Annual Report 2013
The state of the world's human rights

4 October 2012

Philippines: ‘Cybercrime’ law threatens free speech and must be reviewed

Philippines: ‘Cybercrime’ law threatens free speech and must be reviewed
Cybercrime generic

Cybercrime generic

© ASIF HASSAN/AFP/Getty Images


The ‘cybercrime’ law rolls back protections for free speech in the Philippines ... a peaceful posting on the Internet could result in a prison sentence.
Source: 
Isabelle Arradon, deputy Asia director at Amnesty International
Date: 
Fri, 05/10/2012

A new ‘cybercrime’ law in the Philippines poses serious risks to freedom of expression and must be reviewed, Amnesty International said.

Under the new law, known as the Cybercrime Prevention Act of 2012 (Republic Act No. 101750), a person could be sentenced to 12 years imprisonment for posting online comments judged to be libellous.

“The ‘cybercrime’ law rolls back protections for free speech in the Philippines. Under this law, a peaceful posting on the Internet could result in a prison sentence,” said Isabelle Arradon, deputy Asia director at Amnesty International.

The law, which came into effect on Wednesday, broadly extends criminal libel (defined in the Philippines as the public and malicious imputation of a discreditable act that tends to discredit or dishonour another person and which currently exists under the Revised Penal Code) to apply to acts “committed through a computer system or any other similar means which may be devised in the future”.

It also increases the criminal penalties for libel in computer-related cases.

In January 2011, the UN Human Rights Committee found the Philippines’s criminalization of libel to be “incompatible” with the freedom of expression clause in the International Covenant on Civil and Political Rights.

The Human Rights Committee said that, in the case of Alexander Adonis, a journalist who was imprisoned for libel for two years in 2007, the Philippines was “obligated to take steps to prevent similar violations occurring in the future, including by reviewing the relevant libel legislation”.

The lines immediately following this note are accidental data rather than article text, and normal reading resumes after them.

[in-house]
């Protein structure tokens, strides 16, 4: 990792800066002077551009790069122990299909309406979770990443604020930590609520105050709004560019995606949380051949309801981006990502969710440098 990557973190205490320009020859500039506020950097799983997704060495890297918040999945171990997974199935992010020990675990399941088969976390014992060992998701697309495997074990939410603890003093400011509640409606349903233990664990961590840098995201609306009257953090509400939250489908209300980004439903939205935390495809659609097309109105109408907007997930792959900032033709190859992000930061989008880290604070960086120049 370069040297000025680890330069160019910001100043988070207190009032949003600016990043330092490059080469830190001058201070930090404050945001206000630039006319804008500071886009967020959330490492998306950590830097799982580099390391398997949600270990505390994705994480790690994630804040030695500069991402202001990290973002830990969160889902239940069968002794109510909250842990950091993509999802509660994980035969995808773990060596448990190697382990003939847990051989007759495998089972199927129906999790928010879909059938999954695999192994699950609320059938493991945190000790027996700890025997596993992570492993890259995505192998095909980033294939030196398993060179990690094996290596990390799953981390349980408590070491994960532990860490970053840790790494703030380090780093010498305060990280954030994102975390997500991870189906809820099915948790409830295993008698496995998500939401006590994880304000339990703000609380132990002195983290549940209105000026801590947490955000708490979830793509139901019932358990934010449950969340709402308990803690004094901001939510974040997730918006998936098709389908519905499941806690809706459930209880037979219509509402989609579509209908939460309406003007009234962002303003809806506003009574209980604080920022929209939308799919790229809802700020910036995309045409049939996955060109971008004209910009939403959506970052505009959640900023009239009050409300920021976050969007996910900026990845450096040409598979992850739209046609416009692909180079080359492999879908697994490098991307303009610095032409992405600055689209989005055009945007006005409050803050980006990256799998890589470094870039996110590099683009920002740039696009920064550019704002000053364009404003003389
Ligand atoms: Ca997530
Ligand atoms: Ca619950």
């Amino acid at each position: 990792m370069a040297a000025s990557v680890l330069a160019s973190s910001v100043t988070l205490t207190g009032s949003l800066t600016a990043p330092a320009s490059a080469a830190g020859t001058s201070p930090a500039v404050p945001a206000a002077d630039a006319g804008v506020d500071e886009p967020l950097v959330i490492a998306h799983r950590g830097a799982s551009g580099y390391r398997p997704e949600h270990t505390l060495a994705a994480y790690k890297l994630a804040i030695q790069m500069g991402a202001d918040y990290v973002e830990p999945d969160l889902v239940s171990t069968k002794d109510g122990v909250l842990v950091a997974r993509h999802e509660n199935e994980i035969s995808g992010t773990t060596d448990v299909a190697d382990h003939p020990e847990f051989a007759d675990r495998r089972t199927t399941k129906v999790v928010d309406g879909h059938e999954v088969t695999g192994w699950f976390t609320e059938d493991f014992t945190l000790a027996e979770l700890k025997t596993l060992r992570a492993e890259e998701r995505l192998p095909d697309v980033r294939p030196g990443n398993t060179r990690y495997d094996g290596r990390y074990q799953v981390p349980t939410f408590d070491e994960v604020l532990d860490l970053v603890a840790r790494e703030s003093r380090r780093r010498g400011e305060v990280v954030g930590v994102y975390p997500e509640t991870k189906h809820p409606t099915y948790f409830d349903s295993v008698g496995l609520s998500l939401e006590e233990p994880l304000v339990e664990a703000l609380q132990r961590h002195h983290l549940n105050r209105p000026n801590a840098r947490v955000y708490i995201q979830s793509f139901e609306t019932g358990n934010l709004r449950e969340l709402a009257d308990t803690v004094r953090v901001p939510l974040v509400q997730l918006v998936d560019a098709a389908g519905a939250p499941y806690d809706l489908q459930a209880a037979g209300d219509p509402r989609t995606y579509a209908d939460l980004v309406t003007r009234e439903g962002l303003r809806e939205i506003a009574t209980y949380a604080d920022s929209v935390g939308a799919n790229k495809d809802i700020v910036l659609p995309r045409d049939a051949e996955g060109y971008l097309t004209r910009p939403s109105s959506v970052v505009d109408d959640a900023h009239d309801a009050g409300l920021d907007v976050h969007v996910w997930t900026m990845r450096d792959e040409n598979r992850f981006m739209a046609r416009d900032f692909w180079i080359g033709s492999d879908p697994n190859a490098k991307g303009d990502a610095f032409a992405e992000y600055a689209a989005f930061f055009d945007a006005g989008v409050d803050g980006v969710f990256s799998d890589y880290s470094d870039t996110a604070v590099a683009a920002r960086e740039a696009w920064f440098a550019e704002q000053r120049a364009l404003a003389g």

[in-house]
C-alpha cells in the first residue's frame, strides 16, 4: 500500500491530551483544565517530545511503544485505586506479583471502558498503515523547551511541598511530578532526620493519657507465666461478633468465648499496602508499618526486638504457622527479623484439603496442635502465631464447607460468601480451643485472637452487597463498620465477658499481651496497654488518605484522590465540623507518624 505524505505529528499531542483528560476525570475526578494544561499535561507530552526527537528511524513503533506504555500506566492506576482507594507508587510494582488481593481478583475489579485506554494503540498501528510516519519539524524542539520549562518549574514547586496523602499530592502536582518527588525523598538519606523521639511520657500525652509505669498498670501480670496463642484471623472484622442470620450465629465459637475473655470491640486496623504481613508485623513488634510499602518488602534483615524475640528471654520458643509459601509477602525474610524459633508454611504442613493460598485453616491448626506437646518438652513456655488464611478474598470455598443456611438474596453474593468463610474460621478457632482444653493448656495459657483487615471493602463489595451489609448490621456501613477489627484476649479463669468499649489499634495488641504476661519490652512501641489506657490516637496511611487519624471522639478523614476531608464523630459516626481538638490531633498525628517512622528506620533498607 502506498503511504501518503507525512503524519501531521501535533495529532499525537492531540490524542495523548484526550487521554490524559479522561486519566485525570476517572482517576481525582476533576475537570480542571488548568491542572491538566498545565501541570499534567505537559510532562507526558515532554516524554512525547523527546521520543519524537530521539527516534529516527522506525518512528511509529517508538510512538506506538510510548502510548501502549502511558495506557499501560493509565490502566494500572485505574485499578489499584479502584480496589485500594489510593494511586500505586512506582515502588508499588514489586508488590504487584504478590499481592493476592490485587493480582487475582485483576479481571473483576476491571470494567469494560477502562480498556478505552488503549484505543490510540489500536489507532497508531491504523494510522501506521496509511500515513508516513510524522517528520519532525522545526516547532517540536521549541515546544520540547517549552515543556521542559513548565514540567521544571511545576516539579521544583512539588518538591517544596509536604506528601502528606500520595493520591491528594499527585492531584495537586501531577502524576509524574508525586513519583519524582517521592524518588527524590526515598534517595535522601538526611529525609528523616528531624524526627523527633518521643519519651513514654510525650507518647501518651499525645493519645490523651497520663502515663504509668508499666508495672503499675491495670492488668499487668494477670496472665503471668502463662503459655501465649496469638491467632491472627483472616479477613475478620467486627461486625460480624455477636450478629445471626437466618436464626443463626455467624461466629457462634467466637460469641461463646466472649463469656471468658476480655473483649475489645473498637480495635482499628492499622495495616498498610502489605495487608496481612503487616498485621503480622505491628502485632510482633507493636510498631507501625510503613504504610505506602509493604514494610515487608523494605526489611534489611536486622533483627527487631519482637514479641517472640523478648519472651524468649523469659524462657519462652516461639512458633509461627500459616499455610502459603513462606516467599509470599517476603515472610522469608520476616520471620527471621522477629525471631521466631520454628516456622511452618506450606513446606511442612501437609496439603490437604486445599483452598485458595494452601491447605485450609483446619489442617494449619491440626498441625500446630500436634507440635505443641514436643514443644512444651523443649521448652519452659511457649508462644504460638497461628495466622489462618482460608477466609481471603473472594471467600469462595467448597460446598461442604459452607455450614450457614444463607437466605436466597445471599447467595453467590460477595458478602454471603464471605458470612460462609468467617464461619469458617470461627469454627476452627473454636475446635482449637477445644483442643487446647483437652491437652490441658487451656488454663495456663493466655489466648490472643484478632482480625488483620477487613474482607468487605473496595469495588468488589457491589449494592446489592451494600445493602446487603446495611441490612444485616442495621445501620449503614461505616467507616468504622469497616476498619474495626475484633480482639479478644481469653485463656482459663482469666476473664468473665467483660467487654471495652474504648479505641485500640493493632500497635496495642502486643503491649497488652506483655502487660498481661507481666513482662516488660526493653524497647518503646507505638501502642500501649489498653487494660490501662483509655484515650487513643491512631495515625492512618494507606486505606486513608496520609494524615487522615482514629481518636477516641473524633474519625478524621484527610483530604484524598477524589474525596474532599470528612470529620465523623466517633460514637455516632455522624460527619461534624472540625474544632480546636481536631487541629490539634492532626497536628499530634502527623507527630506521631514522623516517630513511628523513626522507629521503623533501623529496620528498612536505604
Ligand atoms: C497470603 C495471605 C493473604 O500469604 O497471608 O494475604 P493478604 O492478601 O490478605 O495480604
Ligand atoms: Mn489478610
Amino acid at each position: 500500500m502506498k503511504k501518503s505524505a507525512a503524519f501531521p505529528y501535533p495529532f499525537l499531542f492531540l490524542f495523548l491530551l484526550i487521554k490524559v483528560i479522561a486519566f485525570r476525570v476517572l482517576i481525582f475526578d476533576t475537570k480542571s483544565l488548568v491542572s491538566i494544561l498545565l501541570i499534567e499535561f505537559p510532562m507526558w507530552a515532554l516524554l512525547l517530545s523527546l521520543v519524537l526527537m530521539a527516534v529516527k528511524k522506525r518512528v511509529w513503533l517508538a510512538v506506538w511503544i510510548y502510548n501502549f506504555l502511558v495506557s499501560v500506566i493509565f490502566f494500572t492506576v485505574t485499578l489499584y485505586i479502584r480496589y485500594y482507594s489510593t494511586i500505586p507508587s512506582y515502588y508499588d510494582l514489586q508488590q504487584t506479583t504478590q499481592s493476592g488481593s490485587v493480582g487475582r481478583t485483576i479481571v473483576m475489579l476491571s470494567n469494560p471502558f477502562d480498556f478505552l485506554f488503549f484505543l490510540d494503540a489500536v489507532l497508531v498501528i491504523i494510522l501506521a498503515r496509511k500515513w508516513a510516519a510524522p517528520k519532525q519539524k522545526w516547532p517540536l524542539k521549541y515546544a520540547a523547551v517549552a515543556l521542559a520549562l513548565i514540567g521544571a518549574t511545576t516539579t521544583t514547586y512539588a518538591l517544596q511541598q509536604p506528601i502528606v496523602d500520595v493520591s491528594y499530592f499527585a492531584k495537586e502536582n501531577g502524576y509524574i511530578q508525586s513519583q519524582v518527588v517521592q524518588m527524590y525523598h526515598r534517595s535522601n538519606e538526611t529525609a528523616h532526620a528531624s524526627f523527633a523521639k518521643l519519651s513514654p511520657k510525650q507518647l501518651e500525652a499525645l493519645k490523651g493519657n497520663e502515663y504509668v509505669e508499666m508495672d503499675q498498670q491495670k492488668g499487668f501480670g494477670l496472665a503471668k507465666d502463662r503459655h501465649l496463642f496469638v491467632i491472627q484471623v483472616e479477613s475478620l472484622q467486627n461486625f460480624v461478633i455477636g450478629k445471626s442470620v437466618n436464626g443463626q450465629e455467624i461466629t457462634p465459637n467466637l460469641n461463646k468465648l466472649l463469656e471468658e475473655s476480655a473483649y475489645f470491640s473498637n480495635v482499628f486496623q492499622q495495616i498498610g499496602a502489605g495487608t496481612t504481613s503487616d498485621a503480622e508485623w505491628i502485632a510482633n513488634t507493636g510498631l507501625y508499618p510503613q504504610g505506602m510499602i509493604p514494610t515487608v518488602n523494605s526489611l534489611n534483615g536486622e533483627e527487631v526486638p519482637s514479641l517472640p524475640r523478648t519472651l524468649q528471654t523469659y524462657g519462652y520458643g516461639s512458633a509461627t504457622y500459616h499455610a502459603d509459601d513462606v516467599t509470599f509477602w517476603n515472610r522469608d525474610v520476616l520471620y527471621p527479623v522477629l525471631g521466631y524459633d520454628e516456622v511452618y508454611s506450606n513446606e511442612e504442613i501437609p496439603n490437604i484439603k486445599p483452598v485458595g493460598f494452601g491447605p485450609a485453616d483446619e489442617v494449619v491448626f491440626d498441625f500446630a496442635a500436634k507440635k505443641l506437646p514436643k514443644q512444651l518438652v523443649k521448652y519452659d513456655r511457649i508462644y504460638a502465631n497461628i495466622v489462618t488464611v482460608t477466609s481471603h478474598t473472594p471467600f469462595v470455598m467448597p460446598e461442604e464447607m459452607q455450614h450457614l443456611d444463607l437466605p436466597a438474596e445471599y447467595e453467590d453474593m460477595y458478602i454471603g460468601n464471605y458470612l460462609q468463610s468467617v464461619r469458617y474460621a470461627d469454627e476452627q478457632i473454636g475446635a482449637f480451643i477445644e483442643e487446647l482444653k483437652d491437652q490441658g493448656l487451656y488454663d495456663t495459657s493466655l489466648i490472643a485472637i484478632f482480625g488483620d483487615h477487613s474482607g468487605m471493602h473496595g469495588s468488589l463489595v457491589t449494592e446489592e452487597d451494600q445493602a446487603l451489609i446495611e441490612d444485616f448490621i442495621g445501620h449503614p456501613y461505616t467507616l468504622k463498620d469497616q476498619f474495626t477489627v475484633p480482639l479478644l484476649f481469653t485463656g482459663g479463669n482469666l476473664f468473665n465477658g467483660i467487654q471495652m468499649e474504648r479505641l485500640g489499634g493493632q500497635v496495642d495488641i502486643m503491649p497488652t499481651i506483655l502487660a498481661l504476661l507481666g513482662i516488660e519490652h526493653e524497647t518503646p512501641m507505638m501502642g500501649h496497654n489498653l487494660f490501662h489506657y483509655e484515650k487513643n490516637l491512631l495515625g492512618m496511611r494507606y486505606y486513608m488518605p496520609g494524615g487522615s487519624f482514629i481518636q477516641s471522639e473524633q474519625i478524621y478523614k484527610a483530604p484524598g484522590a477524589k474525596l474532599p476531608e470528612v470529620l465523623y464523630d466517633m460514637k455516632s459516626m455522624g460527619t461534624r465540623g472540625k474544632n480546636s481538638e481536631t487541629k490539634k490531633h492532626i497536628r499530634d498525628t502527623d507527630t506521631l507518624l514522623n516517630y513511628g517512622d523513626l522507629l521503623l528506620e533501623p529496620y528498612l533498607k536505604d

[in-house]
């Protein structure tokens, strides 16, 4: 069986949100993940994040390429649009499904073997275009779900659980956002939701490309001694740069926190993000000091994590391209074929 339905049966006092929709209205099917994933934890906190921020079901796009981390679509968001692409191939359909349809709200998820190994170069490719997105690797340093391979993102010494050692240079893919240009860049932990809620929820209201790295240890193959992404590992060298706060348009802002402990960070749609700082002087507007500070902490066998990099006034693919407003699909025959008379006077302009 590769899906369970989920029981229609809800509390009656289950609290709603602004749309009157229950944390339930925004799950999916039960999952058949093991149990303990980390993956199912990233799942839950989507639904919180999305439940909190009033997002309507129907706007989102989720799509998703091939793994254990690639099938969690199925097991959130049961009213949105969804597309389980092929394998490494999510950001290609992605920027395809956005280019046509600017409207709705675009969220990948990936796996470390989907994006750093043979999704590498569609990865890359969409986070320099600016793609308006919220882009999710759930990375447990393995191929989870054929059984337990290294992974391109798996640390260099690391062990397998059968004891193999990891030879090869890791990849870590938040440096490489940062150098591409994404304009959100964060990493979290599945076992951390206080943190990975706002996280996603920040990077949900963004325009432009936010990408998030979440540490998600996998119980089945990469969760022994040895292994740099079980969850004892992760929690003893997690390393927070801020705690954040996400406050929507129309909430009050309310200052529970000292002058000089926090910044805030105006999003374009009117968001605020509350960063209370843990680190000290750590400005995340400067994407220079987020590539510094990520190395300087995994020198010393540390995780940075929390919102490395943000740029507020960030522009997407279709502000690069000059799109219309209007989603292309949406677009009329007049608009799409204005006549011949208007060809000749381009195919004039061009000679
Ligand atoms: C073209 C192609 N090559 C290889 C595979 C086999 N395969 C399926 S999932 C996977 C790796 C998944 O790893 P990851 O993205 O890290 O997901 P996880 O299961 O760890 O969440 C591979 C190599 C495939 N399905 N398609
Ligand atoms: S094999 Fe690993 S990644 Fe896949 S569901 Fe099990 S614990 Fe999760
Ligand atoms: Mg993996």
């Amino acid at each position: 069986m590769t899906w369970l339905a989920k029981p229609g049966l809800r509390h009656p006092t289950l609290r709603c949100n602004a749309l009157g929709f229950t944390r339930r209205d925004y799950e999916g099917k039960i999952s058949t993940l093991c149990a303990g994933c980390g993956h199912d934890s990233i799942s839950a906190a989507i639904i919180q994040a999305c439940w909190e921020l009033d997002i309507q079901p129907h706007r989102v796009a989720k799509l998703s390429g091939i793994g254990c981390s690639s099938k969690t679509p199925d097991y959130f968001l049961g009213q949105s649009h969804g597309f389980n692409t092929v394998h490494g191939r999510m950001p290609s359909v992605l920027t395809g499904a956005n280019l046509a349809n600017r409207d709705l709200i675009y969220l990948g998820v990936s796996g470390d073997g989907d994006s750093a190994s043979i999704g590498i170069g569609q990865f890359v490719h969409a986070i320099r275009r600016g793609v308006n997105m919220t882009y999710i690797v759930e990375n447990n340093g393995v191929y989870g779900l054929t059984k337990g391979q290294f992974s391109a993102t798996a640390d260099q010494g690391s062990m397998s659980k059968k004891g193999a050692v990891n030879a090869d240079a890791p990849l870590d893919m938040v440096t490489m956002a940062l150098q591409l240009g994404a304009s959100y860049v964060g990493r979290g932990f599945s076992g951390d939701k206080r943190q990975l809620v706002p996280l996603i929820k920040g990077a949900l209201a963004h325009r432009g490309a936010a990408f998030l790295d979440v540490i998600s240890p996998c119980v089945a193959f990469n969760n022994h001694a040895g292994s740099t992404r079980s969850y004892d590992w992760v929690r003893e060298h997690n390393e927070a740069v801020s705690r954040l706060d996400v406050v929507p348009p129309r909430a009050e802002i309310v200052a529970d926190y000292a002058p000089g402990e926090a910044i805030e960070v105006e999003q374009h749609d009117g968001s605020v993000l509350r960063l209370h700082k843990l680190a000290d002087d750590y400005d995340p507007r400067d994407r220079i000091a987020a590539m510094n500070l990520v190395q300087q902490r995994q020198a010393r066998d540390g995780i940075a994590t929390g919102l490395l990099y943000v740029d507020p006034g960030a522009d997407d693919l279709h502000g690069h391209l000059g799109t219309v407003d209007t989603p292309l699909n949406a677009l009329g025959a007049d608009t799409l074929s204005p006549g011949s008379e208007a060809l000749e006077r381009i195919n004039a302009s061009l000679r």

“Instead of bringing its libel legislation in line with its UN treaty obligations,  the Philippines has set the stage for further human rights violations by embedding criminal libel in the “cybercrime” law,” said Arradon.

“The law gives the Department of Justice the power to close down websites and monitor online activities without a warrant. This violates due process guarantees and will have a chilling effect on freedom of expression.”

To date, at least five petitions have been filed asking the Philippine Supreme Court to review the constitutionality of the new law.

The Philippine constitution establishes that ‘no law shall be passed abridging the freedom of speech’.

Issue

Freedom Of Expression 

Country

Philippines 

Region

Asia And The Pacific 

@amnestyonline on twitter

News

22 July 2014

The Gambian government must abolish the laws and iron fisted practices that have resulted in two decades of widespread human rights violations, Amnesty International said as it... Read more »

16 July 2014

The US government’s dehumanising practice of holding prisoners in prolonged solitary confinement in the country’s only federal super-maximum security prison amounts to cruel,... Read more »

22 July 2014

Indonesia’s new President Joko Widodo must deliver on campaign promises to improve Indonesia’s dire human rights situation, Amnesty International said.

Read more »
21 July 2014

Ahead of a legal intervention by Amnesty International and others in the rendition case of the Libyan national Abdul-Hakim Belhaj, Amnesty International... Read more »

21 July 2014

Ahead of a legal intervention by Amnesty International and others in the rendition case of the Libyan national Abdul-Hakim Belhaj, Amnesty International... Read more »